What's the real reason behind the increase in applications to Colorado's colleges and universities?
Duuude, I'm gonna get so educated.
Applications to many of Colorado's colleges and universities are on the rise and the popular marijuana magazine High Times thinks it knows the reason. Any guesses?
Here, an excerpt from the magazine:
University of Colorado Director of Admissions Kevin MacLennan says that applications to the state-run university system are up 30 percent since Colorado passed Amendment 64, but he doesn’t believe legalized marijuana had anything to do with it. Instead, MacLennan points to increased high school recruitment and adoption of a standardized online application system called “Common Application.”
That excuse doesn’t seem to hold water. Many universities throughout the nation have added “Common Application” and all of them recruit from high schools. It also doesn’t explain how Colorado’s smaller colleges without the big recruiting power of a pubic PAC-12 university, like the private liberal arts school Colorado College, are also seeing dramatic increases in enrollment applications. Their vice president for enrollment, Mark Hatch, thinks it’s just part of a longer-term trend, explaining, “This year is no different, so there is no evidence that our increase [is tied] to Amendment 64.”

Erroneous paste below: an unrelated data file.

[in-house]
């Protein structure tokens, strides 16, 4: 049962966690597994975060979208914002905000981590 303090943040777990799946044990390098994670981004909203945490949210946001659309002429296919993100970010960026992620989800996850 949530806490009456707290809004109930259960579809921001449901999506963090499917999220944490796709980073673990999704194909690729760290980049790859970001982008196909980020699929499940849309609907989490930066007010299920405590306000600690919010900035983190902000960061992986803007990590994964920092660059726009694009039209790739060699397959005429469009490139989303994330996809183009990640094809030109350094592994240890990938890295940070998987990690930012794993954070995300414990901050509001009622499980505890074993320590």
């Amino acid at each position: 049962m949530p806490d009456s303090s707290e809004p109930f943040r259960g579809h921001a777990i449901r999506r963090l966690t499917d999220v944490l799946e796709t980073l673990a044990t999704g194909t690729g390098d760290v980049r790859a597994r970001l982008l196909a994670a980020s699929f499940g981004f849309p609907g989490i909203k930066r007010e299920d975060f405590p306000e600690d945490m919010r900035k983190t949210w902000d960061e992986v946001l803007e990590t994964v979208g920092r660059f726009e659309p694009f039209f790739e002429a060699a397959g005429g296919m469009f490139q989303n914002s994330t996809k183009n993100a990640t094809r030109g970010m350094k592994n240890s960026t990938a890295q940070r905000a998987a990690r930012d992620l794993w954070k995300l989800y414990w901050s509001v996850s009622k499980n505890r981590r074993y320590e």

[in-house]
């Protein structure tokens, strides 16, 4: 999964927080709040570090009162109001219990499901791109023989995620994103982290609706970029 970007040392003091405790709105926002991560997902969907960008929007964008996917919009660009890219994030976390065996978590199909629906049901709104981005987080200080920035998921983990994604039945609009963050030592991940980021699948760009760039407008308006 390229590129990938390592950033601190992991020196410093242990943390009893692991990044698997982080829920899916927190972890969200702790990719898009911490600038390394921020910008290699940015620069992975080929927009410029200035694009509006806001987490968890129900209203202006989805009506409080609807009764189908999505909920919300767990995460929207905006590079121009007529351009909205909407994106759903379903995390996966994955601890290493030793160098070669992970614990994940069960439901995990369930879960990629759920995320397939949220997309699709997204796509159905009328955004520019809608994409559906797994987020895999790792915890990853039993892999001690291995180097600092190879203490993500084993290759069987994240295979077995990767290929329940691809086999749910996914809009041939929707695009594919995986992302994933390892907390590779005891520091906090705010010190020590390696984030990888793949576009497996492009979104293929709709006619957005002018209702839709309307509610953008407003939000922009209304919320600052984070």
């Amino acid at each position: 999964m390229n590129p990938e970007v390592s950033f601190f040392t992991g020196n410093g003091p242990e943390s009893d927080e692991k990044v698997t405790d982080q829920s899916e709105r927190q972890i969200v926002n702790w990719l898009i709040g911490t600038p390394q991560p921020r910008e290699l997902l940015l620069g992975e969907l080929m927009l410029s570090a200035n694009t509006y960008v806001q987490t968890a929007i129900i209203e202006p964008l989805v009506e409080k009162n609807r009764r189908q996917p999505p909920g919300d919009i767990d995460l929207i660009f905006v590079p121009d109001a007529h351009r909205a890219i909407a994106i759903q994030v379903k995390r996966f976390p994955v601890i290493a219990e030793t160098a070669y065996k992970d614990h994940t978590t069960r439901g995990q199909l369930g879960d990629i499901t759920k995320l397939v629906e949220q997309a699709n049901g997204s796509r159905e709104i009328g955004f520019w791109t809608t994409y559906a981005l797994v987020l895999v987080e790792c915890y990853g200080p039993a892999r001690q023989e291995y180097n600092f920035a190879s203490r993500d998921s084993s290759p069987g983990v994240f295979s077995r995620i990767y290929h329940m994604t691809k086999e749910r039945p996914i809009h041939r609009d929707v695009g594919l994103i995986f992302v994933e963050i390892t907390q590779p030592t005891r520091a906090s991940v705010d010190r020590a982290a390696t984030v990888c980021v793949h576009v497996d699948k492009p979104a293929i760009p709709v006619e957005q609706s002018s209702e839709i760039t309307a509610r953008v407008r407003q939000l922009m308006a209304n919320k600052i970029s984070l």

There's also this, from Mike Hooker, Colorado State University's spokesman, who apparently doesn't understand how high school students' brains work (or who, for obvious reasons, might not want his school to look like a stoner magnet). He told High Times: “I have a hard time believing that someone is going to make that kind of significant decision about investing in their education based on whether they can smoke marijuana in the state.”
Of course, there's one major caveat: You have to be 21 to smoke legally in Colorado. But, then again, when did a teenager think anything through?
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